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Innovation and Commercialisation

Innovation and Commercialisation

The School of Biology and Evironmental Science recognises the need to foster and promote the transfer of knowledge generated through its research to benefit the wider community and to contribute to the development of Ireland as a knowledge-driven economy. 
Examples of the sucess of the School in translating its research into industrial seetings include:

The development of diagnostic tests for BSE

This test was developed following the formation of a joint venture company, Pharmapro Ltd, between a UK firm Proteus Molecular Design Ltd, now called Protherics plc, and UCD in 1993. Pharmapro was established to develop commercial diagnostic tests and vaccines for animal diseases including bovine TB and the then emerging disease, BSE.

The research related to BSE was carried out in UCD by Professor Rogers. His research led to the development of the TSE (Transmissible Spongiform Encephalopathy) diagnostic technology, which was licensed to a small Irish company Enfer Scientific Ltd in 1996. Enfer subsequently developed a rapid test for BSE using this technology.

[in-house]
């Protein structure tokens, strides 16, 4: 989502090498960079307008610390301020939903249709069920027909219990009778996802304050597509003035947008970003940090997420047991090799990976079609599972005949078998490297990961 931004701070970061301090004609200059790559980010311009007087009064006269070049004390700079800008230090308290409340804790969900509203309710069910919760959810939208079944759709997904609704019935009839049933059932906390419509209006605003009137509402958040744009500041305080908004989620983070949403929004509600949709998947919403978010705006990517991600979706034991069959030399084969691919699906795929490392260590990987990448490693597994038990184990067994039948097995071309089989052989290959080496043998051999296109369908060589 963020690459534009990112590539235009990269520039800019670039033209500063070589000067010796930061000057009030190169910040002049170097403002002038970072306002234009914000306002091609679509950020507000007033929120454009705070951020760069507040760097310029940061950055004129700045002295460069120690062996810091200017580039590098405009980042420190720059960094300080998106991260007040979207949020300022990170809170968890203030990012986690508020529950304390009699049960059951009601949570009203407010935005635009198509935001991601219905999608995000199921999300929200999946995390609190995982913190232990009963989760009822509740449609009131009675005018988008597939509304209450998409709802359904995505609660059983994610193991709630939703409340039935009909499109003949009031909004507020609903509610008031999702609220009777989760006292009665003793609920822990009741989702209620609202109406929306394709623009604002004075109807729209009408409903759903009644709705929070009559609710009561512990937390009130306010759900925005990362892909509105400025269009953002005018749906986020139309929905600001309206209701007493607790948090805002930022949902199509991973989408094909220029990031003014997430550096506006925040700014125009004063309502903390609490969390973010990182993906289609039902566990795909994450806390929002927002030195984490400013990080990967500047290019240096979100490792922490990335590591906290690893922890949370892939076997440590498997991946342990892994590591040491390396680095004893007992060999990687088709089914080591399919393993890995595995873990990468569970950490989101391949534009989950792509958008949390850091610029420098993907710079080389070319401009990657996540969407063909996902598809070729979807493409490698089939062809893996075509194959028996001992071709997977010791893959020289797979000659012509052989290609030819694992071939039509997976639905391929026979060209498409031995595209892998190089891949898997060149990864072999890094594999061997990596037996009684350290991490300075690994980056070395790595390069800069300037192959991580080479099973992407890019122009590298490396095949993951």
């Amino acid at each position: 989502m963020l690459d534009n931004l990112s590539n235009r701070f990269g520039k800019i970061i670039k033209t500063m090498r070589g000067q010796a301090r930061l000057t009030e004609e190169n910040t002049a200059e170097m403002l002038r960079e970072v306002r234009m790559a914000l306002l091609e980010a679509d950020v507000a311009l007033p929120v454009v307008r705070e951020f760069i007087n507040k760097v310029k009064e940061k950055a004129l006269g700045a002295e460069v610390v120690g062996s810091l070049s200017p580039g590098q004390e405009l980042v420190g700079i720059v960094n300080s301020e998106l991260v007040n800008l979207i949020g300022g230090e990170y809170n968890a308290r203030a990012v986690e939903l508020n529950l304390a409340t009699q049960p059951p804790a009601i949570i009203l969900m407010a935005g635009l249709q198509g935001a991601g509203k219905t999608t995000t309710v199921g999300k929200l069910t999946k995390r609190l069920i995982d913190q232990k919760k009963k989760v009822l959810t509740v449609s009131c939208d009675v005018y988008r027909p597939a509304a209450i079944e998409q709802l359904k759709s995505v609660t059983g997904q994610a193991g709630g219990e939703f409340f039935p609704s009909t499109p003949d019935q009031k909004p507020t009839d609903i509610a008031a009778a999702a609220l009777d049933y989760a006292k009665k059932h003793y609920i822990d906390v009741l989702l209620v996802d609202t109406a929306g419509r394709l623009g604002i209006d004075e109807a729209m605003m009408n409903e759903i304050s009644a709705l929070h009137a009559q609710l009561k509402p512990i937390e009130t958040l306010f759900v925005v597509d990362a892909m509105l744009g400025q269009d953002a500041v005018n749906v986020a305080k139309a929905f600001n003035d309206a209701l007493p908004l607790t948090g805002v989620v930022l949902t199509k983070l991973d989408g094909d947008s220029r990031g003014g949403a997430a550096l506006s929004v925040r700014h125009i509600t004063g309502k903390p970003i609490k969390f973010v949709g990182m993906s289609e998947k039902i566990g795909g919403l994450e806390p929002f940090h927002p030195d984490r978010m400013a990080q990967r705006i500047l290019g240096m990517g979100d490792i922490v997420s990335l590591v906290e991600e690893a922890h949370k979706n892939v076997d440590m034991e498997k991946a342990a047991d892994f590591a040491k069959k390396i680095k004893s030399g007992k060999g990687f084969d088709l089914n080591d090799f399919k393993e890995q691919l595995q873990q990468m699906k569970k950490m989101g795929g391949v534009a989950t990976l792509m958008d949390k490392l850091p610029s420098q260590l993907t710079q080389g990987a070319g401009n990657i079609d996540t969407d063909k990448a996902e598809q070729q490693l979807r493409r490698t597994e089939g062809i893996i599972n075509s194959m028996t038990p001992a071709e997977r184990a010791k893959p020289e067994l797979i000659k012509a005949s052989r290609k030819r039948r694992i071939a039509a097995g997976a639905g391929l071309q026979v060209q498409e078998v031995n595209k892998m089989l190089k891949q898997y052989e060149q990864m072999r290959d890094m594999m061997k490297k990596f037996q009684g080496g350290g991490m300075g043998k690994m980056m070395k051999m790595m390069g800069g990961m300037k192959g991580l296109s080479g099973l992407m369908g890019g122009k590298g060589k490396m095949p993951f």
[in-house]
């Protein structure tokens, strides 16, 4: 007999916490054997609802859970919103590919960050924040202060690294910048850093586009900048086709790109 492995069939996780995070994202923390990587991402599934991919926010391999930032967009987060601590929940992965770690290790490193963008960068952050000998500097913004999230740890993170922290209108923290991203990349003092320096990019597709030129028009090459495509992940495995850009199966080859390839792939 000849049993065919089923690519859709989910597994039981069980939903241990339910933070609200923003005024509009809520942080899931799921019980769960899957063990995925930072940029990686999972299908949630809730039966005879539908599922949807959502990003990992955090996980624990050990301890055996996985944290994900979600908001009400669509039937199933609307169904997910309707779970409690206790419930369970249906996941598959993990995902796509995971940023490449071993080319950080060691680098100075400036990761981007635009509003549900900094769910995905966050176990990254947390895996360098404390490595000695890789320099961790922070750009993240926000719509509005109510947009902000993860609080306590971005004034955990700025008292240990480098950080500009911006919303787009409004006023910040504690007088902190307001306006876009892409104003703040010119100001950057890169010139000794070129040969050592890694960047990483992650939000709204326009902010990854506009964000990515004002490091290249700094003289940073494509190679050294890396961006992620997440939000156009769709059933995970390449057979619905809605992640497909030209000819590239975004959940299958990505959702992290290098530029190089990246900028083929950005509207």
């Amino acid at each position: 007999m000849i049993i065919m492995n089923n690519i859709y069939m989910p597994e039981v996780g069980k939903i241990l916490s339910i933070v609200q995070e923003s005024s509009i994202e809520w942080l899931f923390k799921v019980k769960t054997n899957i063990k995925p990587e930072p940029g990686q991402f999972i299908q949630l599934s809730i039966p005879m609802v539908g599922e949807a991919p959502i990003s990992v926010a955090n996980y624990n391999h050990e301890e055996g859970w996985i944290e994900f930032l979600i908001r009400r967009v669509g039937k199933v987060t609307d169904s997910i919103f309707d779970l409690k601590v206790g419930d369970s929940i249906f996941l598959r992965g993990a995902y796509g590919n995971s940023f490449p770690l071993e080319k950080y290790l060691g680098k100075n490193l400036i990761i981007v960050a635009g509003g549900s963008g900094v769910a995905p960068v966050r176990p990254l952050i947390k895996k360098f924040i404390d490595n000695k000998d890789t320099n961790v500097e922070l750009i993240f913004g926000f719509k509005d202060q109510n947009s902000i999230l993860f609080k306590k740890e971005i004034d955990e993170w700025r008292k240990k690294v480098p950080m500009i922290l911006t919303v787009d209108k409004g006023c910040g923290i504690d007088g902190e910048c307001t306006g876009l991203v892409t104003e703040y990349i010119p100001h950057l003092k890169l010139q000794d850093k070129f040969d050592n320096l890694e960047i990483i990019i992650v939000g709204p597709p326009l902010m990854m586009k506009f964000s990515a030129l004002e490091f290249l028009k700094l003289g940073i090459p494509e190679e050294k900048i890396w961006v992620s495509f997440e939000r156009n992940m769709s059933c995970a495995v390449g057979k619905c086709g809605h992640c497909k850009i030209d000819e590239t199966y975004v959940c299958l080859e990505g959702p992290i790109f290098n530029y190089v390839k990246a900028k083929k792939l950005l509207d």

The developed BSE test, which reduced the time for a BSE diagnosis from 14 days to 3.5 hours, was validated by the Irish Department of Agriculture in 1997. The test became commercially viable in 1999 when the European Commission validated it as one of three tests acceptable for use in the diagnosis of BSE in Europe. Enfer, which has generated significant jobs and profits from selling diagnostic BSE test-kits, now sells almost one million BSE test-kits annually, one-third of them in Ireland, and UCD earns a significant royalty income from these sales.

New technologies for the generation of transgenic plants.

In collaboration with Teagasc, Dr Fiona Doohan has developed Ensifer-Mediated Transformation (EMT) as an alternative to Agrobacterium tumefaciens-mediated transformation for the generation of transgenic plants. This technology has been successfully used to introgress genes into Arabidopsis and potato and its potential for use in other crops, including cereals and soya, is currently being evaluated.

School of Biology and Environmental Science